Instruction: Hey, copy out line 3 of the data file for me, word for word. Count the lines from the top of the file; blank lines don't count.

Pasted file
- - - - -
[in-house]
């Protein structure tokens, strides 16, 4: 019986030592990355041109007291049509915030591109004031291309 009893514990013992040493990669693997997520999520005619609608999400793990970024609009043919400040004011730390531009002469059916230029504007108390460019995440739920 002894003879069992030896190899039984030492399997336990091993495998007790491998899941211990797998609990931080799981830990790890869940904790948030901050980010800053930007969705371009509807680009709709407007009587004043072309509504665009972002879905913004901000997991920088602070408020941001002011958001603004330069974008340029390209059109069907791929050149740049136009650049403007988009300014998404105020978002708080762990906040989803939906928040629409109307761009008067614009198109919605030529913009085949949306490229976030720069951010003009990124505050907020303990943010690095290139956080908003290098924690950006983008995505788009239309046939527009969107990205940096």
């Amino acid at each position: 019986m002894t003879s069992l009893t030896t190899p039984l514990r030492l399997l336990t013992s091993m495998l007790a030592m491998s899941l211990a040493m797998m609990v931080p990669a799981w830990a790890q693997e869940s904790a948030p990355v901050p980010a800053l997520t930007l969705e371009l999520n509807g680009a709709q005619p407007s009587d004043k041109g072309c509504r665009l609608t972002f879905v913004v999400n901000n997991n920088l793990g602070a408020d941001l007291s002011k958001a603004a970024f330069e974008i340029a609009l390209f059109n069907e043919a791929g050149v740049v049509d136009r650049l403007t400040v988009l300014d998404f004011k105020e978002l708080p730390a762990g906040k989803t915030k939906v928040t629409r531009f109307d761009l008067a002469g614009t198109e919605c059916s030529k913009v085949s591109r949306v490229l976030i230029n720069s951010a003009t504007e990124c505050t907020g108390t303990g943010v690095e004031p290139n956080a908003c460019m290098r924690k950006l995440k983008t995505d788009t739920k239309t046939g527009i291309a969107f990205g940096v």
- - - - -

């Amino acid at each position: 019986m002894t003879s069992l009893t030896t190899p039984l514990r030492l399997l336990t013992s091993m495998l007790a030592m491998s899941l211990a040493m797998m609990v931080p990669a799981w830990a790890q693997e869940s904790a948030p990355v901050p980010a800053l997520t930007l969705e371009l999520n509807g680009a709709q005619p407007s009587d004043k041109g072309c509504r665009l609608t972002f879905v913004v999400n901000n997991n920088l793990g602070a408020d941001l007291s002011k958001a603004a970024f330069e974008i340029a609009l390209f059109n069907e043919a791929g050149v740049v049509d136009r650049l403007t400040v988009l300014d998404f004011k105020e978002l708080p730390a762990g906040k989803t915030k939906v928040t629409r531009f109307d761009l008067a002469g614009t198109e919605c059916s030529k913009v085949s591109r949306v490229l976030i230029n720069s951010a003009t504007e990124c505050t907020g108390t303990g943010v690095e004031p290139n956080a908003c460019m290098r924690k950006l995440k983008t995505d788009t739920k239309t046939g527009i291309a969107f990205g940096v």